- 2 rows of 8 pins, with 12 pins on double-sided end connector
- On-board USB Type A connector
- STM32F401 CPU – ARM Cortex M4, 384kb flash, 96kb RAM
- On-board 3.3v 150mA voltage regulator, accepts voltages from 3.5v to 20v
- Current draw in sleep: <0.05mA – over 2.5 years on a 2500mAh battery
- On-board FET can be used to drive high-current outputs
The Kickstarter campaign for the Espruino Pico is already funded, and still has just over a week to go if you’re interested in picking up one of these boards.
Photo: Aleš Rosa
On Monday nights — most of them — the nine members of the Ljubljana, Slovenia, based Theremidi Orchestra get together to practice. Rehearsal, loosely defined, can mean practicing for an upcoming gig, building new instruments, or working on production. “It’s a cat-like ensemble and it’s a known fact that you can’t herd cats as one does sheep,” explains Dare Pejić, one of the founding members.
The “electro noise ensemble,” founded in 2011, plays Theremins and similar electromagnetic instruments for audiences at workshops, galleries, festivals, and even in theaters. Practice is held at Ljudmila, the Ljubljana Digital Media Lab, a hack lab, build space, and art center that has been in Slovenia’s capitol for around 20 years.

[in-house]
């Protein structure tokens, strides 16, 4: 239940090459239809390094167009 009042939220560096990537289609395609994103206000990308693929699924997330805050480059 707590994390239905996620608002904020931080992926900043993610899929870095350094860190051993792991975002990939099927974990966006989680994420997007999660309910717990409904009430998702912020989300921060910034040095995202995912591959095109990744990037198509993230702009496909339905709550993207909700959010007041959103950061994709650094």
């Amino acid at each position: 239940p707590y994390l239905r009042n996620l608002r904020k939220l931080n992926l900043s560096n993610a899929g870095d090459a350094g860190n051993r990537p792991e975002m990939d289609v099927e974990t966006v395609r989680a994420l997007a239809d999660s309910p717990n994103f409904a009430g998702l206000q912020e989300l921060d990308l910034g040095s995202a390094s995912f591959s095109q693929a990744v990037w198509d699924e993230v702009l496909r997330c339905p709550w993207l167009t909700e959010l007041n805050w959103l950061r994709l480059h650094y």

Not only did the members teach themselves to play, they designed and built the instruments. (Several members were on hand at World Maker Faire New York to demonstrate instruments, and even teach fairegoers how to build their own.)
Photo: Theremidi Orchestra
A standby in sci-fi theme songs, Theremins use interference from a player’s hand, placed near the instrument’s antennae, to create sound. The Theremidi Orchestra offers instructions and a kit for one of their simpler designs, and two others: TouchTone (a feedback amplifier system) and Micronoise (a two-channel light sensitive oscillator).
But the group builds other instruments as well, experimenting with DIY electric instruments based on electromagnetics, light, and touch. “It’s a continuous process of learning, exploring, and co-working,” says Pejić. “I don’t think we’re there yet, there is so many things we’d like to try in future.”
Theremidi Orchestra – “Sound Happens!” from Lukasz Antkiewicz on Vimeo.
Photos: Aleš Rosa
For a few years now, many of us in the 3D Printing community have been eagerly awaiting a highly-conductive filament that would allow us to print circuits as part of our 3D printed projects. Now a new kickstarter is promising a filament that is “1,000 times more electrically conductive” than previous filaments that have come to market. Using a dual extrusion machine and their new filament, the team at Functionalize has already created demos of a 3D printed flashlight and a magnetic levitation device.